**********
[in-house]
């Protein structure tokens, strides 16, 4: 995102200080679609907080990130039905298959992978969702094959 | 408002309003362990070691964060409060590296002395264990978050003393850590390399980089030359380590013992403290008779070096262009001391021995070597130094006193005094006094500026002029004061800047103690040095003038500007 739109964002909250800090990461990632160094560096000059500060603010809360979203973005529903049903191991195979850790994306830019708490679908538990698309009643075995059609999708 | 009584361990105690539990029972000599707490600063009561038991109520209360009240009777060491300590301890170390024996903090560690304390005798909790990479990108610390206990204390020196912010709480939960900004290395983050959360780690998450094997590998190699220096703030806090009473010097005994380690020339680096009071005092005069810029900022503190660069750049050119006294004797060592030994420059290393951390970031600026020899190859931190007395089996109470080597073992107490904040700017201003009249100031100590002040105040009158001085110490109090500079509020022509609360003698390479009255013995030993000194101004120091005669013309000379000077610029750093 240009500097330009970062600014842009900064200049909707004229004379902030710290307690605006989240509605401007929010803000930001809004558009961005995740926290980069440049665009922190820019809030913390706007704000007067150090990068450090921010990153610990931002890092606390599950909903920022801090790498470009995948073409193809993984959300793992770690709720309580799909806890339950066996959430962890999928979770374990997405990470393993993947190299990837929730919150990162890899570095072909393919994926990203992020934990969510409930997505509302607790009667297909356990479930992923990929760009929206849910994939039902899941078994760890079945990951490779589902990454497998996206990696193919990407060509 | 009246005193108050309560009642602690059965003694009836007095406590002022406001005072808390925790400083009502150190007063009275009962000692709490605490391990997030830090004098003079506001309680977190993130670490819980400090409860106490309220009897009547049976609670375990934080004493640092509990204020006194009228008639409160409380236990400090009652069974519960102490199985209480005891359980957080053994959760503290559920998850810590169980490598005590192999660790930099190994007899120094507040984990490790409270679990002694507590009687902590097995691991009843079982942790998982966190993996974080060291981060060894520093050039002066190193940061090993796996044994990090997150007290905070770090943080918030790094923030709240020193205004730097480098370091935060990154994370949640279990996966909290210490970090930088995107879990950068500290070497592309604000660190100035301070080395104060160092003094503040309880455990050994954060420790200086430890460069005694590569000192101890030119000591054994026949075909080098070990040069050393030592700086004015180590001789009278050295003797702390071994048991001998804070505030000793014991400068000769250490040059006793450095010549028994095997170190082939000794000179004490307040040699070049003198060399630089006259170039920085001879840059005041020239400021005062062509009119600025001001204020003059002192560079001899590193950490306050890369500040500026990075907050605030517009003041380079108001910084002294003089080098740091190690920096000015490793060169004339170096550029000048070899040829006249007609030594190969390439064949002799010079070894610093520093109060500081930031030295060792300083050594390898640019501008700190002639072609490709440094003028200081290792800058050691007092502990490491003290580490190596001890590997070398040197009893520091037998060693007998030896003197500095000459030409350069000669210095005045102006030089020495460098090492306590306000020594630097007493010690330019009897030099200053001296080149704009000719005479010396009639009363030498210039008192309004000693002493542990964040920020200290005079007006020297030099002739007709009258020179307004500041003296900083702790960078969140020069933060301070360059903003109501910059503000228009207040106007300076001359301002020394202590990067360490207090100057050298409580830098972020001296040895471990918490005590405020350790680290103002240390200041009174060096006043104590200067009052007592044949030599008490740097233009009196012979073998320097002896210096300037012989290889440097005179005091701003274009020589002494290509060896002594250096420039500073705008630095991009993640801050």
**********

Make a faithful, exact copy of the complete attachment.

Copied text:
[in-house]
């Protein structure tokens, strides 16, 4: 995102200080679609907080990130039905298959992978969702094959 | 408002309003362990070691964060409060590296002395264990978050003393850590390399980089030359380590013992403290008779070096262009001391021995070597130094006193005094006094500026002029004061800047103690040095003038500007 739109964002909250800090990461990632160094560096000059500060603010809360979203973005529903049903191991195979850790994306830019708490679908538990698309009643075995059609999708 | 009584361990105690539990029972000599707490600063009561038991109520209360009240009777060491300590301890170390024996903090560690304390005798909790990479990108610390206990204390020196912010709480939960900004290395983050959360780690998450094997590998190699220096703030806090009473010097005994380690020339680096009071005092005069810029900022503190660069750049050119006294004797060592030994420059290393951390970031600026020899190859931190007395089996109470080597073992107490904040700017201003009249100031100590002040105040009158001085110490109090500079509020022509609360003698390479009255013995030993000194101004120091005669013309000379000077610029750093 240009500097330009970062600014842009900064200049909707004229004379902030710290307690605006989240509605401007929010803000930001809004558009961005995740926290980069440049665009922190820019809030913390706007704000007067150090990068450090921010990153610990931002890092606390599950909903920022801090790498470009995948073409193809993984959300793992770690709720309580799909806890339950066996959430962890999928979770374990997405990470393993993947190299990837929730919150990162890899570095072909393919994926990203992020934990969510409930997505509302607790009667297909356990479930992923990929760009929206849910994939039902899941078994760890079945990951490779589902990454497998996206990696193919990407060509 | 009246005193108050309560009642602690059965003694009836007095406590002022406001005072808390925790400083009502150190007063009275009962000692709490605490391990997030830090004098003079506001309680977190993130670490819980400090409860106490309220009897009547049976609670375990934080004493640092509990204020006194009228008639409160409380236990400090009652069974519960102490199985209480005891359980957080053994959760503290559920998850810590169980490598005590192999660790930099190994007899120094507040984990490790409270679990002694507590009687902590097995691991009843079982942790998982966190993996974080060291981060060894520093050039002066190193940061090993796996044994990090997150007290905070770090943080918030790094923030709240020193205004730097480098370091935060990154994370949640279990996966909290210490970090930088995107879990950068500290070497592309604000660190100035301070080395104060160092003094503040309880455990050994954060420790200086430890460069005694590569000192101890030119000591054994026949075909080098070990040069050393030592700086004015180590001789009278050295003797702390071994048991001998804070505030000793014991400068000769250490040059006793450095010549028994095997170190082939000794000179004490307040040699070049003198060399630089006259170039920085001879840059005041020239400021005062062509009119600025001001204020003059002192560079001899590193950490306050890369500040500026990075907050605030517009003041380079108001910084002294003089080098740091190690920096000015490793060169004339170096550029000048070899040829006249007609030594190969390439064949002799010079070894610093520093109060500081930031030295060792300083050594390898640019501008700190002639072609490709440094003028200081290792800058050691007092502990490491003290580490190596001890590997070398040197009893520091037998060693007998030896003197500095000459030409350069000669210095005045102006030089020495460098090492306590306000020594630097007493010690330019009897030099200053001296080149704009000719005479010396009639009363030498210039008192309004000693002493542990964040920020200290005079007006020297030099002739007709009258020179307004500041003296900083702790960078969140020069933060301070360059903003109501910059503000228009207040106007300076001359301002020394202590990067360490207090100057050298409580830098972020001296040895471990918490005590405020350790680290103002240390200041009174060096006043104590200067009052007592044949030599008490740097233009009196012979073998320097002896210096300037012989290889440097005179005091701003274009020589002494290509060896002594250096420039500073705008630095991009993640801050």